Kabul: Afghan President Ashraf Ghani offered deep thanks Monday to US troops for more than a decade of sacrifice, at the start of a visit aimed at turning the page on past strained US ties.
"We do not now ask what the United States can do for us," said Ghani, turning around a famous phrase by former president John F. Kennedy, on his first official trip to the United States as Afghan president.
"We want to say what Afghanistan will do for itself and for the world. And that means we are going to put our house in order," he told soldiers and top US officials at a Pentagon ceremony.
Afghanistan would always appreciate the contributions of the more than 850,000 troops who have deployed to Afghanistan since the attacks of September 11, 2001, Ghani vowed, repeating his thanks on several occasions.
The talks then moved to the remote, wooded presidential retreat of Camp David in Maryland, with the delegations flying in by helicopter to the sprawling site far from prying eyes.
Secretary of State John Kerry said the delegations from the two countries would "spend a quiet, thoughtful day in an atmosphere of open discussion in order to talk about the remarkable transition that is taking place in Afghanistan."
In a series of meetings also joined by Defense Secretary Ash Carter and Treasury Secretary Jack Lew, the US was seeking to forge a path forward for relations after years of distrust sown under former Afghan president Hamid Karzai.
Ghani promised his government would not "be a burden" to the international community and would put its "house in order."
"Our message is one that it`s time for Afghanistan to reciprocate the gift that the United States has so generously provided over the years," said Ghani, a Western-educated economist who used to work for the World Bank.
"Reciprocating the gift means owning our problems, solving them and asking of ourselves what we must do for ourselves and for the region."President Barack Obama will host Ghani on Tuesday at the White House and is expected to announce plans to slow down the pace of a scheduled withdrawal of the 10,000-strong US force left in Afghanistan, officials said.
For much of the past years since the US-led invasion ousted the Islamic militant Taliban from power in Kabul in 2001, Washington has been fighting a parallel battle with Karzai.
There was relief when Ghani and chief executive Abdullah Abdullah took office in late 2014, in a power-sharing deal negotiated by Kerry in a 48-hour mission to Kabul, widely believed to have stopped the contentious elections flaring into open conflict.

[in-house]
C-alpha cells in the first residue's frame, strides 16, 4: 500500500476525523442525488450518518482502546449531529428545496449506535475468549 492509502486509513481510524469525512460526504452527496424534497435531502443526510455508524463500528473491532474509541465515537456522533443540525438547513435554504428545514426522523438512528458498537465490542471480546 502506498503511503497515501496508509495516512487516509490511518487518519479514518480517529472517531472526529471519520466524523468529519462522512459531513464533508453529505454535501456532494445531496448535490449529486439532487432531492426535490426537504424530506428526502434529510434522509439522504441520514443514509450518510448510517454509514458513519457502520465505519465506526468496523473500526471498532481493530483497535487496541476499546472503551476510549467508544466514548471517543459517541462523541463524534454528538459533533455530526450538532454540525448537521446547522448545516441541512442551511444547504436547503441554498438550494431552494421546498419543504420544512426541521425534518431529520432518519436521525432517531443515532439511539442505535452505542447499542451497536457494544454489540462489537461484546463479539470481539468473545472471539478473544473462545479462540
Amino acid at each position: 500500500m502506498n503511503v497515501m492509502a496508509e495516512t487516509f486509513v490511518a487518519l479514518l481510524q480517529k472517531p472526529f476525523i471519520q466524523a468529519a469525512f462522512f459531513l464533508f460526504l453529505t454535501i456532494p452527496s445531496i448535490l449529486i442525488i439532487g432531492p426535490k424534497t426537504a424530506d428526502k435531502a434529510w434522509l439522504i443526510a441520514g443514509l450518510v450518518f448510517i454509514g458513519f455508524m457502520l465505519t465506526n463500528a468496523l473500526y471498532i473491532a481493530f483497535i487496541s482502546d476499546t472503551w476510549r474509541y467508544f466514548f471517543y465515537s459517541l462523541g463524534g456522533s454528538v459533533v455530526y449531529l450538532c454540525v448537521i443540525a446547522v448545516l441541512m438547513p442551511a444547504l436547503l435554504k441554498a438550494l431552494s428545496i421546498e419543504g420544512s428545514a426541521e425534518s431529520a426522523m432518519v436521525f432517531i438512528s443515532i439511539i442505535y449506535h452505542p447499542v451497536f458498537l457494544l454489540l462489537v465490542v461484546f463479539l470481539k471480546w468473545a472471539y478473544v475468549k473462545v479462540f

US officials say Ghani appears willing to carry out security and economic reforms that will put Afghanistan on a path to eventual self-reliance, one that does not require endless US funding and indefinite large-scale troop deployments.
That sits well with Obama, who has promised to pull out troops from Afghanistan by 2017, when he leaves office.
On Tuesday, before his meeting with Obama, Ghani will head to Arlington National Cemetery, where many of the troops killed in Afghanistan are buried.But amid the harmonious rhetoric, there remain points of contention between Ghani and Obama.
The Afghan president is pressing for a long-term US commitment for financial aid.
And he has made clear he wants Obama to slow the pace of the troop drawdown, citing the threat of the Taliban trying to re-establish a foothold in Afghanistan.
The United States had planned to scale back its military footprint from 10,000 troops to 5,500 by December, but that number is likely to be revised, officials say.
Any announcement will not be made until Obama has had White House discussions with Ghani on Tuesday, US officials said.
However, the goal of having the whole combat force out by 2017 has not changed, US officials said.
Ghani will appeal to Obama for continued financial backing for Afghanistan, to give time for the country`s economy to stand on its own, officials in Kabul said.
A senior Afghan official told AFP: "The meetings in the US will focus on another key point: the financial support to Afghanistan, which has been secured until 2017, but needs to be confirmed for the following five years."